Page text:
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Attack Could 'Easily' Happen in U.S.

Winnefeld responding to a question Tuesday at Peterson Air Force Base. Ed Andrieski

PETERSON AIR FORCE BASE, Colorado — The suicide bombing at Moscow's Domodedovo Airport is a tragedy that "could have just as easily happened" in the United States, a top U.S. defense official said, as New York dispatched a police detective to Moscow to gather information about the attack.

"People think of us and the Russians as adversaries, and we're not, and particularly in this area," said James Winnefeld, the commander of NORAD and the U.S. Northern Command, which is responsible for the military defense of U.S. soil and supporting civilian agencies in the event of natural or human-caused disasters.

"We feel very badly for what happened to them in Moscow because that could have just as easily happened here," Winnefeld said in an interview Tuesday.

Winnefeld declined to say what impact the Moscow bombing might have on U.S security measures. That's a matter for the Department of Homeland Security and the Transportation Safety Administration, he said.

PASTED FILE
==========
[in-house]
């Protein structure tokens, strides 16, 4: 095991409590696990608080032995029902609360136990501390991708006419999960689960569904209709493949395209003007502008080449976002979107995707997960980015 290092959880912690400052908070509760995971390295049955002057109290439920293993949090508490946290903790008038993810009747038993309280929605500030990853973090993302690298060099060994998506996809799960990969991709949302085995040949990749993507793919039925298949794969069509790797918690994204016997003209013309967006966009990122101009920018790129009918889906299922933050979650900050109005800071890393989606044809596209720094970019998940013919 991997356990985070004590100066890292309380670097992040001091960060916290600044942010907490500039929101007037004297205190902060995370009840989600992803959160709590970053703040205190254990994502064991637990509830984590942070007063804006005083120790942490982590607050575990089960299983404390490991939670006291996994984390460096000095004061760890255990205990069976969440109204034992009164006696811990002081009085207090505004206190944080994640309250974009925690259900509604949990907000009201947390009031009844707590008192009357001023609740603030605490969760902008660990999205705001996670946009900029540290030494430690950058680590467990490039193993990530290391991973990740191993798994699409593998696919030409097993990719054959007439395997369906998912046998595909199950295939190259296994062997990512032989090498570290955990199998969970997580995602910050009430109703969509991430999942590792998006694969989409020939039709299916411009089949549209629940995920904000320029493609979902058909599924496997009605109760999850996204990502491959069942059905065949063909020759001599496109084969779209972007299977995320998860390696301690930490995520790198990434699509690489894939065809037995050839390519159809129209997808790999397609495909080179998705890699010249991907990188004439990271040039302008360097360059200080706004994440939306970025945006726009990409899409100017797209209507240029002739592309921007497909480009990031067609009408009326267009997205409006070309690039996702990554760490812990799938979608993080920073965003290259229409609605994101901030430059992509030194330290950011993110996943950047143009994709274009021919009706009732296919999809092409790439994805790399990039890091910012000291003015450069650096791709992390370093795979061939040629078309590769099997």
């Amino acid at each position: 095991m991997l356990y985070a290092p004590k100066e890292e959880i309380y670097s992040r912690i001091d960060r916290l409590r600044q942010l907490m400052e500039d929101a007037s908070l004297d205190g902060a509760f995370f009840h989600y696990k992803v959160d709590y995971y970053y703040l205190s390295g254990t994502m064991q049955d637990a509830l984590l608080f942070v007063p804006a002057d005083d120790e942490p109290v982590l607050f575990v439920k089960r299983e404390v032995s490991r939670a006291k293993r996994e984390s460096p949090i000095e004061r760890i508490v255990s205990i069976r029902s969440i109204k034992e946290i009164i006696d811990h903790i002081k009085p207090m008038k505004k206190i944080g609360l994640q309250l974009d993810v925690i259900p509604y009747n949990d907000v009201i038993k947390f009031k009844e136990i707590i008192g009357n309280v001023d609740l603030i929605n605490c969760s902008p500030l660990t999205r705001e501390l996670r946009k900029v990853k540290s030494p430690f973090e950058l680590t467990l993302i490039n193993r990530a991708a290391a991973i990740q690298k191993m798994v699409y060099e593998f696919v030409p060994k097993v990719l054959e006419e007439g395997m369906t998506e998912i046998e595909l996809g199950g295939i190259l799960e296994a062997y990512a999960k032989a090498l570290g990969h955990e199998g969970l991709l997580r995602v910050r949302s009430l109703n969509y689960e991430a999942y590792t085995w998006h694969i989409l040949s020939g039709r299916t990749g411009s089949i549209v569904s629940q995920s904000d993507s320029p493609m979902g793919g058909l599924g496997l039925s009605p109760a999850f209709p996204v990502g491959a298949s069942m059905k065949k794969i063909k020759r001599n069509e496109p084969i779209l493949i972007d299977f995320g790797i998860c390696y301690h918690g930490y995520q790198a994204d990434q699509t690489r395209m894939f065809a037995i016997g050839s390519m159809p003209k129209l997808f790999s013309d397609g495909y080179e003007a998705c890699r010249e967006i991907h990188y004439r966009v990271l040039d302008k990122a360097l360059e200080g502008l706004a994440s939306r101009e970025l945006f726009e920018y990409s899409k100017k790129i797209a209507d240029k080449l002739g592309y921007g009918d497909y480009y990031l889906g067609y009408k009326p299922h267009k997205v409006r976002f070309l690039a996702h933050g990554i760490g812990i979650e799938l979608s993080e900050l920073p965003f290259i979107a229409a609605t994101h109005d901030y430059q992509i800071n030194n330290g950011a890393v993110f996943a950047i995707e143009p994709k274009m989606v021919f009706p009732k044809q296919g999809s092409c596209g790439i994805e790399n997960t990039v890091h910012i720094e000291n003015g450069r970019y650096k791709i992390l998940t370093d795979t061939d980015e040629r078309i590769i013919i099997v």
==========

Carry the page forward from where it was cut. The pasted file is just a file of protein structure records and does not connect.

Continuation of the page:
But Winnefeld said regardless of why or where terrorists attack, they are relentless and fanatical and need only a single security weakness to stage a devastating strike.

"We call it shots on goal sometimes," Winnefeld said. "We have to be perfect goaltenders. All they have to do is get one shot through and they get to make an impact. And they certainly made an impact in Moscow [on Monday]. It was a real tragedy."

Meanwhile, a detective from the New York police department's intelligence division arrived in Moscow on Tuesday to collect details about the bombing, New York police spokesman Paul Browne said by e-mail.

The same detective, who is normally assigned to Tel Aviv, traveled to Moscow last year to learn about the twin metro bombings in March that killed 40 people, Browne said.

It is the fourth time that New York detectives have traveled to Moscow to learn about terrorist activity, Browne said. New York police first sent investigators to the Russian capital in 2002 following an attack on the Dubrovka theater that left 129 people dead, and also sent personnel in 2004 after a metro bombing that killed 42 people.

(AP, Bloomberg)

Winnefeld also said military-to-military relations between the United States and Russia were improving and it was possible that he would meet with Russian commanders in Russia if the two sides could work out the details.

"I would welcome the opportunity, candidly, and I would also welcome the opportunity to host a Russian counterpart here," he said.

Winnefeld said he has no direct counterpart in Russia but he is interested in meeting the commander of Russia's long-range aviation.

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